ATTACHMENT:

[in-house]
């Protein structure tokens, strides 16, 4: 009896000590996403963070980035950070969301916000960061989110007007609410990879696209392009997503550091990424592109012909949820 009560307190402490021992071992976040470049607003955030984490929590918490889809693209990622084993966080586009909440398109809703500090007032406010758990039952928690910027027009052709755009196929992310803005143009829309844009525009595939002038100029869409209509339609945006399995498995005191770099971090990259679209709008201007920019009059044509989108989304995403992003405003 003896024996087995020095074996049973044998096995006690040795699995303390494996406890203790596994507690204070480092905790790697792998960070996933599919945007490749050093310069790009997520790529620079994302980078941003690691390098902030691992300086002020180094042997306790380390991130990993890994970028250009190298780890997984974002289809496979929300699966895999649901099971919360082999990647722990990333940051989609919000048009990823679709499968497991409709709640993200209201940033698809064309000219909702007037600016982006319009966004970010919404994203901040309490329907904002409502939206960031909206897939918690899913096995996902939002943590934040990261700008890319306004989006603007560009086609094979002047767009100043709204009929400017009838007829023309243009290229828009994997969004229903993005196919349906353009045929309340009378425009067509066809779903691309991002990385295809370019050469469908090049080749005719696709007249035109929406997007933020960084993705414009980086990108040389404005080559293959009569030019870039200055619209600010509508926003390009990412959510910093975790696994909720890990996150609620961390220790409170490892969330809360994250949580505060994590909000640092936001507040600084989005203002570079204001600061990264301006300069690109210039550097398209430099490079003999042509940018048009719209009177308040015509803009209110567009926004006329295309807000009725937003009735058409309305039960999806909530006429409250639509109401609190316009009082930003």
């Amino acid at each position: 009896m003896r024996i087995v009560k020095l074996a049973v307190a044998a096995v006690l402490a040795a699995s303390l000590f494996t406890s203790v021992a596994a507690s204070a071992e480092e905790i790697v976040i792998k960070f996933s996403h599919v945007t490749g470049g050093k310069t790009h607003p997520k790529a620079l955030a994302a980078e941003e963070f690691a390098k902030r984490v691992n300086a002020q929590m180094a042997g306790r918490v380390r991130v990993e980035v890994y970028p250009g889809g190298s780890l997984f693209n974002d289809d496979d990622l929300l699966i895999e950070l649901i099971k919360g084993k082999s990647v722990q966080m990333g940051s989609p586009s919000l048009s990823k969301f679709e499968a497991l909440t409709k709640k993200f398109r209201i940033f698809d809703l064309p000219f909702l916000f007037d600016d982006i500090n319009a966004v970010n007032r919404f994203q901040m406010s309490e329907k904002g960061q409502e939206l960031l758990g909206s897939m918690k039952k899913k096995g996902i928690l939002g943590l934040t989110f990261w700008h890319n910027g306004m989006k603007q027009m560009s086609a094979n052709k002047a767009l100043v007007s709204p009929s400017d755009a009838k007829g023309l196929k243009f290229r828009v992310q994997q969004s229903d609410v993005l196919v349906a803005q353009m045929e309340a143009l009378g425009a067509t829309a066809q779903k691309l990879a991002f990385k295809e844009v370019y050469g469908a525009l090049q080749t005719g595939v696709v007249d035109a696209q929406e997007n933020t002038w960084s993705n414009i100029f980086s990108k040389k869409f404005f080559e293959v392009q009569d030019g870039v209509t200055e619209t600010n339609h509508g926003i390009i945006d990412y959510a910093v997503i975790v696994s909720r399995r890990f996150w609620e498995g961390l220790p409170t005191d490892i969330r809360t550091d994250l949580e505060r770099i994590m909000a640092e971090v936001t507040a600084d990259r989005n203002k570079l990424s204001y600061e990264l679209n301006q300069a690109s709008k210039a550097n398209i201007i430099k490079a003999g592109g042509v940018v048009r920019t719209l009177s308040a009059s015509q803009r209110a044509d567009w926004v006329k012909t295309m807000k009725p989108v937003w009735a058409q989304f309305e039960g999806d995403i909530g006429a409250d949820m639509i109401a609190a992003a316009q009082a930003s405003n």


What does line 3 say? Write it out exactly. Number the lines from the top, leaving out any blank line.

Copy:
């Amino acid at each position: 009896m003896r024996i087995v009560k020095l074996a049973v307190a044998a096995v006690l402490a040795a699995s303390l000590f494996t406890s203790v021992a596994a507690s204070a071992e480092e905790i790697v976040i792998k960070f996933s996403h599919v945007t490749g470049g050093k310069t790009h607003p997520k790529a620079l955030a994302a980078e941003e963070f690691a390098k902030r984490v691992n300086a002020q929590m180094a042997g306790r918490v380390r991130v990993e980035v890994y970028p250009g889809g190298s780890l997984f693209n974002d289809d496979d990622l929300l699966i895999e950070l649901i099971k919360g084993k082999s990647v722990q966080m990333g940051s989609p586009s919000l048009s990823k969301f679709e499968a497991l909440t409709k709640k993200f398109r209201i940033f698809d809703l064309p000219f909702l916000f007037d600016d982006i500090n319009a966004v970010n007032r919404f994203q901040m406010s309490e329907k904002g960061q409502e939206l960031l758990g909206s897939m918690k039952k899913k096995g996902i928690l939002g943590l934040t989110f990261w700008h890319n910027g306004m989006k603007q027009m560009s086609a094979n052709k002047a767009l100043v007007s709204p009929s400017d755009a009838k007829g023309l196929k243009f290229r828009v992310q994997q969004s229903d609410v993005l196919v349906a803005q353009m045929e309340a143009l009378g425009a067509t829309a066809q779903k691309l990879a991002f990385k295809e844009v370019y050469g469908a525009l090049q080749t005719g595939v696709v007249d035109a696209q929406e997007n933020t002038w960084s993705n414009i100029f980086s990108k040389k869409f404005f080559e293959v392009q009569d030019g870039v209509t200055e619209t600010n339609h509508g926003i390009i945006d990412y959510a910093v997503i975790v696994s909720r399995r890990f996150w609620e498995g961390l220790p409170t005191d490892i969330r809360t550091d994250l949580e505060r770099i994590m909000a640092e971090v936001t507040a600084d990259r989005n203002k570079l990424s204001y600061e990264l679209n301006q300069a690109s709008k210039a550097n398209i201007i430099k490079a003999g592109g042509v940018v048009r920019t719209l009177s308040a009059s015509q803009r209110a044509d567009w926004v006329k012909t295309m807000k009725p989108v937003w009735a058409q989304f309305e039960g999806d995403i909530g006429a409250d949820m639509i109401a609190a992003a316009q009082a930003s405003n």